Distribution, surface density, and membrane area of diadic junctional contacts between plasma membrane and terminal cisterns in mammalian ventricle.
The surface density of diadic junctional complexes (DJC) between plasmalemma and terminal cisternal membrane, as well as the areas of plasmalemmal and cisternal membrane involved in DJC, have been determined morphometrically in external plasmalemmal envelope and T-system of rabbit, rat, and mouse ventricular heart muscle. In all three species, both the surface density and the plasmalemmal area of DJC are 4- to 6-fold greater in the T-system than in the external plasmalemmal envelope. The surface density and DJC membrane area per unit cell volume and per unit myofibrillar volume increase in the order rabbit less than rat congruent to mouse and are not related simply to basal heart rate or intraventricular pressure. The results show that if Ca2+ release is a function of terminal cisterns, then, in ventricular heart muscle, most of the Ca2+ thus released for myofibrillar activation must originate from cisterns associated with the T-system. They make it necessary to consider the possibility that the 20--50% of plasmalemma in the T-system that is involved in excitation-contraction coupling may be unavailable for other processes; and they show that interspecies differences in surface density and membrane area of DJC/unit cellular and myofibrillar volume correlate with differences in Ca2+- activated Ca2+ release in skinned fibers and with differences in rate of tension development described for intact rat and rabbit ventricular muscle.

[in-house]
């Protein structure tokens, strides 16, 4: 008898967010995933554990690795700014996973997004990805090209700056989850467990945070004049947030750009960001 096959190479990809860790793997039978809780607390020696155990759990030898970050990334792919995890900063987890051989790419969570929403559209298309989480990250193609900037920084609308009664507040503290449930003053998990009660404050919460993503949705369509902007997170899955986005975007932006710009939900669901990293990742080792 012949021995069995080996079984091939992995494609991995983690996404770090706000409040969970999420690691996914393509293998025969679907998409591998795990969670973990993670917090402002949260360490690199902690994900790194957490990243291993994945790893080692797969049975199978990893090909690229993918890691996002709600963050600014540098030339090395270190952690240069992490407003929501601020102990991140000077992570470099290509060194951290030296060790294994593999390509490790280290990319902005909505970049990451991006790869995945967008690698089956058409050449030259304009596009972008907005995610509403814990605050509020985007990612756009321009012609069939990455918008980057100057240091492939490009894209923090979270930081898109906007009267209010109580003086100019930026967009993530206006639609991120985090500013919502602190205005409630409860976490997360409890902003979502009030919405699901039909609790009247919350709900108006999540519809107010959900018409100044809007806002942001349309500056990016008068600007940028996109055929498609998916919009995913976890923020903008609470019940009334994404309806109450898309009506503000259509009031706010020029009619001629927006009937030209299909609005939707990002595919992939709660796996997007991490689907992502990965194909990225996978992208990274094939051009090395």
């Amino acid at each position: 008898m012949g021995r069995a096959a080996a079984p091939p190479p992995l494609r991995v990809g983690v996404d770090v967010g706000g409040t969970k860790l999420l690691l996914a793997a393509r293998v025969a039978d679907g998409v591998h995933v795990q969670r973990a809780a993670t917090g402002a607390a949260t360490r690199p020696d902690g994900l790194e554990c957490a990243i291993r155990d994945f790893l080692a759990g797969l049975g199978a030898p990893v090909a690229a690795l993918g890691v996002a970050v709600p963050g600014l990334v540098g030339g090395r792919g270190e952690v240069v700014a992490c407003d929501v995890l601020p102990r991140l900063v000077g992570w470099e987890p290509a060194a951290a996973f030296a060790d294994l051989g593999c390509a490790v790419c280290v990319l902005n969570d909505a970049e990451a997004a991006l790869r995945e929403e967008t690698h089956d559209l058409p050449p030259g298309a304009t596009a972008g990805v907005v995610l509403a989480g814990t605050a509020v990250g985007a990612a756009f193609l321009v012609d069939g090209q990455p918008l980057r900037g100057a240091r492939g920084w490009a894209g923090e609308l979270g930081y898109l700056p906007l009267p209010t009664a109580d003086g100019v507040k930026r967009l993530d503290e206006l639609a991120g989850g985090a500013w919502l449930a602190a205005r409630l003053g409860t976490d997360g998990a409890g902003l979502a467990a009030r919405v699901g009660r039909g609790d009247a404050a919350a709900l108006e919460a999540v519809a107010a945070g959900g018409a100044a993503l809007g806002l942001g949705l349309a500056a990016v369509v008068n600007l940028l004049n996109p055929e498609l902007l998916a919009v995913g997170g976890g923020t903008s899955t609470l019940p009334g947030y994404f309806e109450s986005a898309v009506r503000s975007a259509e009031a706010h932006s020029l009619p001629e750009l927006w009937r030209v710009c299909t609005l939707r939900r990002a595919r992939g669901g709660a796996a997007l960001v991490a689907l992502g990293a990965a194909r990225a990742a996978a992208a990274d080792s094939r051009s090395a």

- Copyright © 1979 by American Heart Association